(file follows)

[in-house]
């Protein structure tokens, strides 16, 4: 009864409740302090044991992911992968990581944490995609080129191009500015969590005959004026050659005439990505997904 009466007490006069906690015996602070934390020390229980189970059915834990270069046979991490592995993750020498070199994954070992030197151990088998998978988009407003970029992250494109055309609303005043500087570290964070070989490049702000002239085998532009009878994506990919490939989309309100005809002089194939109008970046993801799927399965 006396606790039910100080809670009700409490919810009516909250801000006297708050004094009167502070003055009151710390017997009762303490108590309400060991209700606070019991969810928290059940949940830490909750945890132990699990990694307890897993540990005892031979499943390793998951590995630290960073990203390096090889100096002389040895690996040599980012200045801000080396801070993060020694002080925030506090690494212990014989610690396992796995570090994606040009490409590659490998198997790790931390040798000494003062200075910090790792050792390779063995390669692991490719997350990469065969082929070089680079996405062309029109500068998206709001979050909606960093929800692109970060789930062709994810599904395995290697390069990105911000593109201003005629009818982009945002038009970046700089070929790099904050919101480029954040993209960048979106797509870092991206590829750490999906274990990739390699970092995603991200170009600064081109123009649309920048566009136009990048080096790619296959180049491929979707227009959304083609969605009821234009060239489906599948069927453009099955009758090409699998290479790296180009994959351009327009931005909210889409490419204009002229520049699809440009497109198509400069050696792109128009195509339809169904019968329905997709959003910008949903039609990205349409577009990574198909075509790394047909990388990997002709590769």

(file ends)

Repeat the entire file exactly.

[in-house]
């Protein structure tokens, strides 16, 4: 009864409740302090044991992911992968990581944490995609080129191009500015969590005959004026050659005439990505997904 009466007490006069906690015996602070934390020390229980189970059915834990270069046979991490592995993750020498070199994954070992030197151990088998998978988009407003970029992250494109055309609303005043500087570290964070070989490049702000002239085998532009009878994506990919490939989309309100005809002089194939109008970046993801799927399965 006396606790039910100080809670009700409490919810009516909250801000006297708050004094009167502070003055009151710390017997009762303490108590309400060991209700606070019991969810928290059940949940830490909750945890132990699990990694307890897993540990005892031979499943390793998951590995630290960073990203390096090889100096002389040895690996040599980012200045801000080396801070993060020694002080925030506090690494212990014989610690396992796995570090994606040009490409590659490998198997790790931390040798000494003062200075910090790792050792390779063995390669692991490719997350990469065969082929070089680079996405062309029109500068998206709001979050909606960093929800692109970060789930062709994810599904395995290697390069990105911000593109201003005629009818982009945002038009970046700089070929790099904050919101480029954040993209960048979106797509870092991206590829750490999906274990990739390699970092995603991200170009600064081109123009649309920048566009136009990048080096790619296959180049491929979707227009959304083609969605009821234009060239489906599948069927453009099955009758090409699998290479790296180009994959351009327009931005909210889409490419204009002229520049699809440009497109198509400069050696792109128009195509339809169904019968329905997709959003910008949903039609990205349409577009990574198909075509790394047909990388990997002709590769």